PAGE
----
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Multiple Interventions for Multiple Targets. Emilia Bagiella, PhD Columbia University. Traumatic Brain Injury (TBI). An injury to the head arising from blunt or penetrating trauma or from acceleration-deceleration forces Damage can be focal or diffuse Closed head injury

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Multiple interventions for multiple targets
Multiple Interventions for Multiple Targets

Emilia Bagiella, PhD

Columbia University

Traumatic brain injury tbi
Traumatic Brain Injury (TBI)

  • An injury to the head arising from blunt or penetrating trauma or from acceleration-deceleration forces

  • Damage can be focal or diffuse

  • Closed head injury

  • Penetrating head injury

Traumatic brain injury tbi1
Traumatic Brain Injury (TBI)

  • An estimated 1.5 million head injuries occur every year in the United States

  • TBI is the leading cause of death and disability in children and adults ages 1 to 44

  • Approximately 52,000 deaths every year

Traumatic brain injury tbi2
Traumatic Brain Injury (TBI)

  • More than 5.3 million Americans, 2% of the U.S. population, currently live with disabilities resulting from TBI

  • Direct medical costs and indirect costs (e.g. lost productivity) due to TBI is estimated at $56.3 billion annually

How does tbi happen
How does TBI happen?

  • Falls (28%)

  • Motor vehicle-traffic crashes (20%)

  • Struck by/against events (19%); and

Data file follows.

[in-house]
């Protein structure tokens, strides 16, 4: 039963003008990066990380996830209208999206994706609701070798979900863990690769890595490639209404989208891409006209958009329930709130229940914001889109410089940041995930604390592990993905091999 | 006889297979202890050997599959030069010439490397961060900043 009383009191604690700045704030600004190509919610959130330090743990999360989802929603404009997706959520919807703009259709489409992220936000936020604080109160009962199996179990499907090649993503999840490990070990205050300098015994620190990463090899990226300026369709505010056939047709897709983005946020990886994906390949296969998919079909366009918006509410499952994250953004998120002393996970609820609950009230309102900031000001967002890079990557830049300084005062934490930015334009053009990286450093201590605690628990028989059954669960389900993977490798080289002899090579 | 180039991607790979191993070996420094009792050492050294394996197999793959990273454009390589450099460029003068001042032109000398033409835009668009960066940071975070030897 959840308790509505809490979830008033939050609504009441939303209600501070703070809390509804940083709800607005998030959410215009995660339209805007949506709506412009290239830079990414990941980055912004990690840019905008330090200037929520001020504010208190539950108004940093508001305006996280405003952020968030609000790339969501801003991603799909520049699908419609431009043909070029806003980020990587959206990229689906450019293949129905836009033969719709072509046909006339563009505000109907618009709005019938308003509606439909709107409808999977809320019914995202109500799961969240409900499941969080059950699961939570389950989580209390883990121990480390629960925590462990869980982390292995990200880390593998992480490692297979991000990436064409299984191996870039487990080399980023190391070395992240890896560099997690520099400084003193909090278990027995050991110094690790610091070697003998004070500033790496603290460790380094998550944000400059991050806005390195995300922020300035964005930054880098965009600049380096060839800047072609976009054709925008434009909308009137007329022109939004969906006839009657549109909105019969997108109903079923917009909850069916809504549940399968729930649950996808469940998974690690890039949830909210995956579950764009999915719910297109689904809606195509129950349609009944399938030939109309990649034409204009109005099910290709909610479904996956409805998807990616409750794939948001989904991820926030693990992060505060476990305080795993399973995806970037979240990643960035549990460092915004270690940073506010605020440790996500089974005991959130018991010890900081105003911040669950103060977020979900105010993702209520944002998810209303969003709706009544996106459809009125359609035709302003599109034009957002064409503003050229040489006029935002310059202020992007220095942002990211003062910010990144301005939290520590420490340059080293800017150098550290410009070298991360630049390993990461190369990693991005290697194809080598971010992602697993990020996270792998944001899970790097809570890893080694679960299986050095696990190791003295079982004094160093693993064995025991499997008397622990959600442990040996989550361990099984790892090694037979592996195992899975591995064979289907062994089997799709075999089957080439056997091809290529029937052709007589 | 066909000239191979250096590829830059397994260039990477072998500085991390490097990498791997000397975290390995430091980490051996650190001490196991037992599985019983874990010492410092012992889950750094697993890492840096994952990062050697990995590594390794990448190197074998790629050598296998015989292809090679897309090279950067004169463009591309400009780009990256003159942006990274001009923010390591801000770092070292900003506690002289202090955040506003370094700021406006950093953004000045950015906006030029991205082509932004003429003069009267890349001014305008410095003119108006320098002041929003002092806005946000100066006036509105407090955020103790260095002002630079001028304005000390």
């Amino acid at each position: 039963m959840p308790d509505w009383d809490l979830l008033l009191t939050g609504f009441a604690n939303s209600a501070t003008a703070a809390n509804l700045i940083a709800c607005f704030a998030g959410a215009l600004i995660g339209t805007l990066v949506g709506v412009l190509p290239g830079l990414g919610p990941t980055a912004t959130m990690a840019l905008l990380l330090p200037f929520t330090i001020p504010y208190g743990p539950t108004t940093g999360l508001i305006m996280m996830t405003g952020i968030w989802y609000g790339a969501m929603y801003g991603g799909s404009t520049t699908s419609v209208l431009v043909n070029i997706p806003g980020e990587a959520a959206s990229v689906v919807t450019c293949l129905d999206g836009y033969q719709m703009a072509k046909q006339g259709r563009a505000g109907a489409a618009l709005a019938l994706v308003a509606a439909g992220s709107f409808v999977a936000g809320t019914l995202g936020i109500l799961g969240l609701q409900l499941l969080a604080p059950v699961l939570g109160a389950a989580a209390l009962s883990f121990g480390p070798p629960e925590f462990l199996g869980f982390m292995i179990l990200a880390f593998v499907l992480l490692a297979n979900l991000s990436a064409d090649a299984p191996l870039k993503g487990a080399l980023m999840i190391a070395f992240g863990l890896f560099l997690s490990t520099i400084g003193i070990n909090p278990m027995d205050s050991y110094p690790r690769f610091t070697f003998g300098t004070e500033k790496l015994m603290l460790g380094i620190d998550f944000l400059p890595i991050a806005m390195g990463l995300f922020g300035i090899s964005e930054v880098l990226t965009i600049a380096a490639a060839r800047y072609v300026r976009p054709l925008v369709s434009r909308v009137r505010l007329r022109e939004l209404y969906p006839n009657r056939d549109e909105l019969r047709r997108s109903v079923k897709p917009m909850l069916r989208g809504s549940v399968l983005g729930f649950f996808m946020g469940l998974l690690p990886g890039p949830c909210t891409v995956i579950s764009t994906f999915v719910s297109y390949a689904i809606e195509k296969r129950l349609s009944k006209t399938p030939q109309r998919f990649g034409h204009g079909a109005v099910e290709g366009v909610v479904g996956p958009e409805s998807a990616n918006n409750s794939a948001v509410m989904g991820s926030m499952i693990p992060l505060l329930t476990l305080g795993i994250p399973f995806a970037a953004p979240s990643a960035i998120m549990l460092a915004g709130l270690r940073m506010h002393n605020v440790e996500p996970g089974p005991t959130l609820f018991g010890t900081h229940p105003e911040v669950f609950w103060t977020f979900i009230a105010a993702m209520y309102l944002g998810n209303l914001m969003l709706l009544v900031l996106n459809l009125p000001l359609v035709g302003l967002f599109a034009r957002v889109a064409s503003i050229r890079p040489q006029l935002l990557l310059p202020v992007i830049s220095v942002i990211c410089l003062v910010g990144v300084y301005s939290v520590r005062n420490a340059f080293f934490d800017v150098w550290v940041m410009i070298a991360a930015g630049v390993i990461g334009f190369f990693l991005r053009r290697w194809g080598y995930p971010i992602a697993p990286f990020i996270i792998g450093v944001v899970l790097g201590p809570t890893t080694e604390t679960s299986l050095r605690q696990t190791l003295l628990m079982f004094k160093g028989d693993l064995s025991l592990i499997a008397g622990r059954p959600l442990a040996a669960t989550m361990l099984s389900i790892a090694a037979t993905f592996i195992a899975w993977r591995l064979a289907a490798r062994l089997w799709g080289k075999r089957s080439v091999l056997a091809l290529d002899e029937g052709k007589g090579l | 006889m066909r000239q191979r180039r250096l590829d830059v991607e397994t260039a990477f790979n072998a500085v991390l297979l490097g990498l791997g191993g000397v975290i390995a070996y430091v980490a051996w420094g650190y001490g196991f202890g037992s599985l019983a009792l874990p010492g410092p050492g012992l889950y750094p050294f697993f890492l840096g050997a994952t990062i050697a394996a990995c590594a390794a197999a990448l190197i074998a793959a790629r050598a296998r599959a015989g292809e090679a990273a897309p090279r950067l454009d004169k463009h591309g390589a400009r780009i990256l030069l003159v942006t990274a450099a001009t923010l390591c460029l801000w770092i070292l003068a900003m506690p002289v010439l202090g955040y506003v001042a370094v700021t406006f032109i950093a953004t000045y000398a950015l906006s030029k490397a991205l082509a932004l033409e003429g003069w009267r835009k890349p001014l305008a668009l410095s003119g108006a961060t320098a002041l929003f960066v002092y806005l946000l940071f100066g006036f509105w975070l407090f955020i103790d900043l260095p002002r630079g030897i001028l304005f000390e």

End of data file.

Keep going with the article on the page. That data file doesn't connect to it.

• Assaults (11%)

Short term effect of tbi
Short term effect of TBI

Initial acute insult (diffuse axonal injury) followed by a cascade of events involving multiple secondary injuries

  • Significant tissue damage

  • Ischemia/hypoxia

  • Brain swelling

  • Brain hemorrhage

Long term consequences
Long term consequences

  • Wide range of functional changes affecting thinking, sensation, language, and/or emotions.

  • Epilepsy and increase the risk for Alzheimer’s and Parkinson’s disease, and other brain disorders

  • Virtually no injury is without consequence


  • Unpredictable

  • No known risk factors

    • Low socio-economic class

    • Drug and alcohol abuse

    • War

  • Affects mostly otherwise healthy individuals

Clinical trials in tbi
Clinical Trials in TBI

So far…

  • Difficult to design and perform

  • Hampered by many problems

  • Most trials have failed to show improvement in (any) outcomes

Clinical trials in tbi1
Clinical Trials in TBI

  • Have learned more from clinical practice than from clinical trials

  • Guidelines based on common sense

  • Back to square 1

Possible interventions
Possible interventions


Physiological - Surgical

  • Neuroprotective agents

  • Steroids

  • Free radicals scavangers

  • Insuline like growth factor (IGF)

  • Progesterone

  • Biomarkers(?)

  • Hypothermia

  • Decompressive craniectomy

  • O2 monitoring

  • ICP/CBF management


  • Pre-clinical and clinical data are disconnected

  • Need adequate pre-clinical TBI models

  • Virtually no early phase trials in TBI

  • Dosing

  • Duration of treatment

  • Time of treatment initiation

Design problems
Design Problems

  • Weaknesses in study design

  • Insufficient power/sample size

  • Inadequate outcome measures or lack of sensitivity of the outcomes measure

  • Too small effect sizes

  • Too variable population


  • No single measure can capture the multidimensional nature of TBI outcome

  • Combination of drugs are needed for the treatment of TBI

Glasgow outcome scale gos
Glasgow Outcome Scale (GOS)

  • 5-category scale

  • Gold standard for trial in TBI

  • The only measure of functional recovery accepted by the FDA

  • Very broad and not specific

  • Non differential misclassification

  • Considerable loss of statistical power and the attenuation of the true treatment effect

Multiple interventions for multiple targets